To date, contrasting results are found regarding the presumed effects of martial arts involvement among youth, ranging from very positive to very negative. The variations in these findings could possibly be due to the fact that most authors regarded martial arts as a unitary phenomenon and were primarily focused on measuring outcomes. Research focusing on the underlying conditions that give rise to these presumed effects is sorely lacking.
In this PhD study an analysis was therefore made of several contextual factors that might influence social-psychological outcomes of martial arts as practised by youngsters. Based on the literature, these contextual factors are defined in this PhD study as (a) the structural qualities of the martial arts (i.e., type of martial art), (b) type of guidance, (c) characteristics of the participants and (d) their social context.
Prior to the investigation of these factors (chapter 3 and 4), a literature study (chapter 1) and an exploratory research were conducted (chapter 2). The combination of these four studies in this doctoral research was an attempt to gain a better understanding of the true nature of the social-psychological outcomes of martial arts involvement by young participants.
Based on the results of this doctoral research, it was concluded that depending on the type of martial art being practised differences exist in several contextual factors:
- Characteristics of participants: Youngsters practising kick-/Thai boxing show more physical aggression and behavioural problems than the judoka, aikidoka and karateka involved in this study. Furthermore, kick-/Thai boxers and judoka were more ego-oriented than aikidoka, whereas the latter were found to be more task-oriented than participants of judo and kick-/Thai boxing.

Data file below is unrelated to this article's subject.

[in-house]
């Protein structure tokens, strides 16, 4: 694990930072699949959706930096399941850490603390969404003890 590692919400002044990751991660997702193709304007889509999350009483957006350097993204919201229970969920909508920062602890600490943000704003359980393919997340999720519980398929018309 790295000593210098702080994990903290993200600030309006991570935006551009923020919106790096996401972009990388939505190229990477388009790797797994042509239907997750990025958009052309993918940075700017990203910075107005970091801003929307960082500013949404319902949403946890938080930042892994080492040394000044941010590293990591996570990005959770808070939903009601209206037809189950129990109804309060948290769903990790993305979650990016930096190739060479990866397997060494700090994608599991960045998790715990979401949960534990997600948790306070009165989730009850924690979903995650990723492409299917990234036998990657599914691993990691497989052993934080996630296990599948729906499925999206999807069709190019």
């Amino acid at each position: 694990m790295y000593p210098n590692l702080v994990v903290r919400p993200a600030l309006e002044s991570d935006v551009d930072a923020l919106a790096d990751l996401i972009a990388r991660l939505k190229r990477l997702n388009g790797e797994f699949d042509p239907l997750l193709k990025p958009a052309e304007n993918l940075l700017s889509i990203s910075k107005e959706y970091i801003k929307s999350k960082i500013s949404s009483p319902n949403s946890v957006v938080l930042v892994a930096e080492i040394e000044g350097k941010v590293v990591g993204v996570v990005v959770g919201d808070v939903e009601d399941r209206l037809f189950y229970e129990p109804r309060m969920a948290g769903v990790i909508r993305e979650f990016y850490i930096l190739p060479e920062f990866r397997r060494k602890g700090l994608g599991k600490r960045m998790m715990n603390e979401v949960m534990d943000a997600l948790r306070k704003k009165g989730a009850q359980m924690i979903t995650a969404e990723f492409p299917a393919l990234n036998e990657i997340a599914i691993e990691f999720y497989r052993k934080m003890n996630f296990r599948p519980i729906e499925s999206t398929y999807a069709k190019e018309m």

- Social context of young martial artists: Kick-/Thai boxers are from a lower social class than the judoka, aikidoka and karateka involved in this study.
- Type of guidance: Teachers of different martial arts used different teaching approaches (i.e., a traditional approach in aikido vs. an efficiency approach in kick-/Thai boxing). Also different teaching methods were distinguished within one martial art (i.e., traditional, sporting and efficiency approach in karate). Furthermore, by taking the perceived motivational climate into account, it was also concluded that different teaching approaches were perceived differently by participants.
In conclusion, this doctoral research has provided a better understanding of several contextual factors that might influence social-psychological outcomes of martial arts involvement by young participants. Although further research would be relevant to examine the interrelationships between these and possible other contextual factors, this study indicated that in order to formulate statements regarding outcomes of martial arts practice by young participants, the structural qualities of martial arts, type of guidance, participants’ characteristics and social context have to be taken into consideration.